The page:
After this, withdrawal of candidature is permitted by Section 37 within a certain period on the expiry whereof the Returning Officer is directed under Section 38 to prepare and publish a list of 'contesting candidates, that is to say, candidates who were included in the list of validly nominated candidates, and who had not withdrawn their candidature within the prescribed period.' Here we have for the first time 'contesting candidates.'
Section 55A permits a contesting candidate, whose name appears in the list prepared under Section 38 to retire within a particular period, and the Returning Officer is directed on receipt of notice of retirement to cause a copy thereof to be affixed to his notice board and to publish the same in the prescribed manner. Sub-section (5) of Section 55A says that--
''Any person who has given a notice of retirement under Sub-section (2) shall thereafter be deemed not to be a contesting candidate for the purposes of Section 52.'
Sub-section (6) says--
'Where by reason of any retirement from the contest under this section, the number of remaining contesting candidates becomes equal to the number of seats to be filled, the returning officer shall forthwith declare all such candidates to be duly elected to fill those seats and countermand the poll.'
Sub-section (7) says--
'Where by reason of any retirement from contest at an election to which the provisions of Section 54 apply, the number of remaining contesting candidates qualified to be chosen to fill the reserved seats becomes equal to the number of such seats, the returning officer shall forthwith declare all those candidates to be duly elected to fill those seats and countermand the poll in so far as it relates to elections for filling those seats and the procedure laid down in Section 53 shall be followed for filling the remaining seat or seats, if any.'
12. The argument on behalf of learned counsel for the respondent is that the language used in these sub-sections can lead to no other inference than that in spite of withdrawal under Sub-section (2) his status continues to be that of a contesting candidate, and that is why it has been, laid down in Sub-section (5) that he will not be deemed to be a contesting candidate for purposes of Section 52.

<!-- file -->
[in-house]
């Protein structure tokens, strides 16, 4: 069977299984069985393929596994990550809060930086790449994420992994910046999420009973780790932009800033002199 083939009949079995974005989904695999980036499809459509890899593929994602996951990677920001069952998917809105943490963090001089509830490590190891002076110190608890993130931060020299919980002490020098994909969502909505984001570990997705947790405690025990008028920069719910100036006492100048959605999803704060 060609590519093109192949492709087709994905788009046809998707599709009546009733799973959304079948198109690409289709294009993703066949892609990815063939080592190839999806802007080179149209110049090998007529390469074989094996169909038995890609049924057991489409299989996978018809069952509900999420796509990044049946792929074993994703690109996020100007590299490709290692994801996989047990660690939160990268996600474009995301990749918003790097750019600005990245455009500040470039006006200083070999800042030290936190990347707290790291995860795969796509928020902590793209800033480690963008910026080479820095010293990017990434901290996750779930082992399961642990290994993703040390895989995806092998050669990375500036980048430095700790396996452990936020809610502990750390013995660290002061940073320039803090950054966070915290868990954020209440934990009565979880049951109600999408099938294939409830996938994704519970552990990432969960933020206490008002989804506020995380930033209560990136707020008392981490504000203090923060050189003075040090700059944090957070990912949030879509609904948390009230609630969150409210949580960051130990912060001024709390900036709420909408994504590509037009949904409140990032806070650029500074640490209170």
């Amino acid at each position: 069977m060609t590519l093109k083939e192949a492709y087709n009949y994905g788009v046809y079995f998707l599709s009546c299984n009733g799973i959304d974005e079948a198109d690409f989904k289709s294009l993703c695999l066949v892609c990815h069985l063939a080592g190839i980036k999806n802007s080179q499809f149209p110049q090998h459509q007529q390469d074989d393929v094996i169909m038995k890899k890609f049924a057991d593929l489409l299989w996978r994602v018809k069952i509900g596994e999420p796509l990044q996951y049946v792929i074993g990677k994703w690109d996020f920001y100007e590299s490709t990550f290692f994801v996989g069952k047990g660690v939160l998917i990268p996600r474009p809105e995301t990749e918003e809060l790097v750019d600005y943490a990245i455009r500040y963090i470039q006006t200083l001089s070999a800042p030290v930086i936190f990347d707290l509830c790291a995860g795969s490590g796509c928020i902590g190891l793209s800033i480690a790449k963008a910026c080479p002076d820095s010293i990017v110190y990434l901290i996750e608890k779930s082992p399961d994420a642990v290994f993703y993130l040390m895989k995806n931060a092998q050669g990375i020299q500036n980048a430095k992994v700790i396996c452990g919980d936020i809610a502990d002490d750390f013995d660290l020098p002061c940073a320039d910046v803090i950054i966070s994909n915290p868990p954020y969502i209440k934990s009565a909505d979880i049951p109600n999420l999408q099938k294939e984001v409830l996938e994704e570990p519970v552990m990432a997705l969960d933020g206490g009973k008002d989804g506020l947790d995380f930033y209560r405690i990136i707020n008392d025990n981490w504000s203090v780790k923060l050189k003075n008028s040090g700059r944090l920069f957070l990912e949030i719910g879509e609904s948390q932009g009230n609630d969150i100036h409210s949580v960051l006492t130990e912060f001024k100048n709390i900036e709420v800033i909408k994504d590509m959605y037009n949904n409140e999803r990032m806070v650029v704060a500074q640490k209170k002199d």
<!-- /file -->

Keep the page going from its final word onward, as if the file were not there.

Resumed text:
The contention is that although he continues to be a contesting candidate otherwise, he is not deemed to be so for the purpose of a particular section of the Act. With reference to subsection (6) the contention is that the candidates who go to the poll are described as remaining contesting candidates, which raises an inference that the person who retires is also to be considered to be a contesting candidate, but he does not remain in the field any longer. The same contention is raised with reference to Sub-section (7).
13. On behalf of the appellant attention is drawn to the two provisos to Section 52. In the first proviso it is said that no further nomination shall be necessary in the case of a person who was a contesting candidate at the time of the countermanding of the poll. The second proviso says that--
'No person who has given a notice of withdrawal of his candidature under Sub-section (1) of Section 37 or a notice of retirement from the contest under Sub-section (2) of Section 55A before the countermanding of the poll shall be ineligible for being nominated as a candidate for the election after such countermanding.'
The argument is that a contesting candidate is not required to be renominated under the first proviso, while under the second proviso the person who retires is permitted to be re-nominated. The contention is that the second proviso clearly treats a retired candidate to be not a eon-testing candidate, and, therefore, the provision of Sub-section (5) of Section 55A may have been made by way of abundant caution.
13a. It may be that to avoid all misconception in the interpretation of the main Section 52, Subsection (5) may have been inserted in Section 55A, although apparently if a contesting candidate retires under Section 55A his death would not obviously require countermanding of the poll. Similarly the language in Sub-sections (6) and (7) does not give rise necessarily to the inference sought to be drawn by the respondent.